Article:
CCSR Room 3155C
CCSR Room 3150
Developmental signaling pathways and their roles in embryonic patterning and oncogenesis; zebrafish models of tissue patterning and regeneration; synthetic chemistry and chemical biology.
CCSR 3155 and Clark Center W2.1
Chistol Lab is using real-time single-molecule imaging to: (i) study how eukaryotes replicate/repair their DNA, (ii) dissect molecular mechanisms involved in maintaining large/complex genomes, and (iii) understand how massive multi-subunit molecular machines like the replisome are regulated.
Genome stability pathways and their roles in cancer and other human diseases; DNA damage response pathways and DNA replication; the interface between RNA processing and transcription with genome stability.
Cell cycle regulation, especially M-phase regulation, in Xenopus embryos and mammalian cell lines; systems biology of signal transduction pathways.
Translation of promising research discoveries into novel therapeutics and diagnostics; discovery and development of new drugs, biologics, and diagnostics; repurposing existing drugs against new targets for new clinical indications; developing novel therapeutics and diagnostics for neglected global health problems; the role of non canonical amino acids in human disease.
CCSR 3155 and Clark Center W2.1
Protein conformational switches in evolution, disease, and development; molecular mechanisms driving mutational robustness in pathogens and cancer in complex cellular systems; chemical biology, cell signaling, and quantitative genetics.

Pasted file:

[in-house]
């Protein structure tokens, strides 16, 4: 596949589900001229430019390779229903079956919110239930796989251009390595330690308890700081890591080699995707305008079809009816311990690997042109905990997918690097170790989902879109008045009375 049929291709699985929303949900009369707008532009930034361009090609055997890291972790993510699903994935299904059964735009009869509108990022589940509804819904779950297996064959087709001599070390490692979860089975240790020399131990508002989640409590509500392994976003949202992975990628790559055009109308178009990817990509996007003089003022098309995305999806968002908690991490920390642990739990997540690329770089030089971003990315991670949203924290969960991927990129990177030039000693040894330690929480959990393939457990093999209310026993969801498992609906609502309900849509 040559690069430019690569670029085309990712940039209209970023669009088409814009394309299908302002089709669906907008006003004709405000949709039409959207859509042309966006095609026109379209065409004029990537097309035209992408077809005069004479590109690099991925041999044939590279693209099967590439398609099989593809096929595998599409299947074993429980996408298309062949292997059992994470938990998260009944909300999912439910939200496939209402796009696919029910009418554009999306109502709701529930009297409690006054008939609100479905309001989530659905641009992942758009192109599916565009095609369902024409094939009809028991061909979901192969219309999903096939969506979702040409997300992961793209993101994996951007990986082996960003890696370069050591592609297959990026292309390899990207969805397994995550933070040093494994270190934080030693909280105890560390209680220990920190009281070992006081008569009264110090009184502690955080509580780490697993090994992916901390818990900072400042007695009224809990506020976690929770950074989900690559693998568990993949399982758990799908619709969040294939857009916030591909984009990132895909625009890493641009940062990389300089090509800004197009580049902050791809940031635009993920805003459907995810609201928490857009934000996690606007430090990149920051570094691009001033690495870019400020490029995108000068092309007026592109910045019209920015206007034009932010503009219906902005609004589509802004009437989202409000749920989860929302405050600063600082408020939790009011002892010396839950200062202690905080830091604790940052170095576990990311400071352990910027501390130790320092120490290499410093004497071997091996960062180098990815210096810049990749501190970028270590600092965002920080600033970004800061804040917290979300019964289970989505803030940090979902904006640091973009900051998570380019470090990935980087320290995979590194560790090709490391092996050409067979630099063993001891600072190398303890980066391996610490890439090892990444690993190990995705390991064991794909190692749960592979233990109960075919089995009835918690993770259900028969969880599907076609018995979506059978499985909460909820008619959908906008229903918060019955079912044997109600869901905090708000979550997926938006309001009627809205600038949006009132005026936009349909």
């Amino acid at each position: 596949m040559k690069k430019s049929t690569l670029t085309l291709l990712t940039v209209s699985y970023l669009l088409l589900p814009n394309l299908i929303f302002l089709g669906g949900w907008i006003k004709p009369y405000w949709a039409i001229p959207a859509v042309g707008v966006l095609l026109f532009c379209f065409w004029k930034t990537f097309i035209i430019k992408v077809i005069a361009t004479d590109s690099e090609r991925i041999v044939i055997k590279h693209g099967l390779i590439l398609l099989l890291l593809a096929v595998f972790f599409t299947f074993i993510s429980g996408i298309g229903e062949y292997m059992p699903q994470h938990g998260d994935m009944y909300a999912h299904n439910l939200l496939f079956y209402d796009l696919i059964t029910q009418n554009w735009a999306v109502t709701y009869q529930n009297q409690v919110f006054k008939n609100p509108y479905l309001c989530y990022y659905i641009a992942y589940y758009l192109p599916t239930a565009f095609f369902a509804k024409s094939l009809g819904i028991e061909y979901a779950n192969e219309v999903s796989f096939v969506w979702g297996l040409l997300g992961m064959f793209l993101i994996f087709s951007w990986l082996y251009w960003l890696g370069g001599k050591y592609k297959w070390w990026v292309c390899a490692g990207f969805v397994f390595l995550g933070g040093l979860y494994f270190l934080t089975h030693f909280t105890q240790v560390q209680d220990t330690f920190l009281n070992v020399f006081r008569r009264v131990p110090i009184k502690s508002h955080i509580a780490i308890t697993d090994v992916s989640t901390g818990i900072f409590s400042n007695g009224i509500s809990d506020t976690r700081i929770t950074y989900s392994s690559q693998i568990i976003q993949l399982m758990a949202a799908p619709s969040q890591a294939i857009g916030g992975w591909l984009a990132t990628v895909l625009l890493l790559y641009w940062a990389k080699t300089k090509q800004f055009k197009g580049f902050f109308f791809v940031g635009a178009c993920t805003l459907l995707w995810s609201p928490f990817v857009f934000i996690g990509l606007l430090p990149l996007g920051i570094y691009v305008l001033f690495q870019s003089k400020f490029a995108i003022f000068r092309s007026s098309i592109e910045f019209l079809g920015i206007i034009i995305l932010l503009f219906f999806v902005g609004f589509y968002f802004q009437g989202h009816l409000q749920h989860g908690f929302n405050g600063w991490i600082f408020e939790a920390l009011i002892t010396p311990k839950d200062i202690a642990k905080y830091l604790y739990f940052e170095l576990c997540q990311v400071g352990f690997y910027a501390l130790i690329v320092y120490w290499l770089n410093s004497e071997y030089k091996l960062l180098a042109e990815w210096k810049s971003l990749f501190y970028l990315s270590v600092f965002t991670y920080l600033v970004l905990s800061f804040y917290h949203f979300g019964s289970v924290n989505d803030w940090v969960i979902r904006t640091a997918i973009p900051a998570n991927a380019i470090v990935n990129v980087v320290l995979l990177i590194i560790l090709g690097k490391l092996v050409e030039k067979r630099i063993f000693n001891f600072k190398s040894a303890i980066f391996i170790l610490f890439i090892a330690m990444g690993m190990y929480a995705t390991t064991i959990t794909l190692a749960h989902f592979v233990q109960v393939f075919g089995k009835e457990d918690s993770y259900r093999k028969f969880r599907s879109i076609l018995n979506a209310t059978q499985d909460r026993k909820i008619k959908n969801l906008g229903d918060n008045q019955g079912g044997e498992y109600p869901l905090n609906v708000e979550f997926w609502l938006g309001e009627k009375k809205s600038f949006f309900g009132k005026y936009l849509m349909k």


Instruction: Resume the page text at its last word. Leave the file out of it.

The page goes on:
Protein kinase C signaling in normal & disease states; mitochondrial function and dynamics in normal & disease states; oxidative stress and aldehydic load; protein-protein interaction; drug discovery.
Shriram Room 329
Shriram Room 376
Shriram Room 375
Tool development for genome engineering; Gene regulatory network of cell fate decisions; Cancer immunotherapy.
Cellular mechanisms responsible for protein quality control surveillance and degradation; invention of new technologies to enable biomedical research; synthetic chemistry and chemical biology.
SIM1 Building G3078A
SIM1 Building G3065
Epigenetic regulation of development; cis-regulatory elements; chromatin modification and remodeling; stem cell self-renewal and differentiation; neural crest and formation of the human face.
SIM1 Building G3120A
SIM1 Building G3115
SIM1 Building G3120
The Beachy lab studies the function of Hedgehog proteins and other extracellular signals in morphogenesis (pattern formation) and in injury repair and regeneration (pattern maintenance). They study how the distribution of such signals is regulated in tissues, how cells perceive and respond to distinct concentrations of signals, and how such signaling pathways arose in evolution. The lab also studies the normal roles of such signals in stem-cell physiology and their abnormal roles in the formation and expansion of cancer stem cells.
Keck Room 267
Keck Room 262
Cell surface interactions that contribute to human health and disease with specific projects in the areas of cancer, inflammation and bacterial infection. Use techniques of organic synthesis, genetics, and biochemistry as tools to study and manipulate complex cellular processes. Much of our research involves cell surface oligosaccharides, biopolymers that contribute to cell surface recognition and cell-cell communication.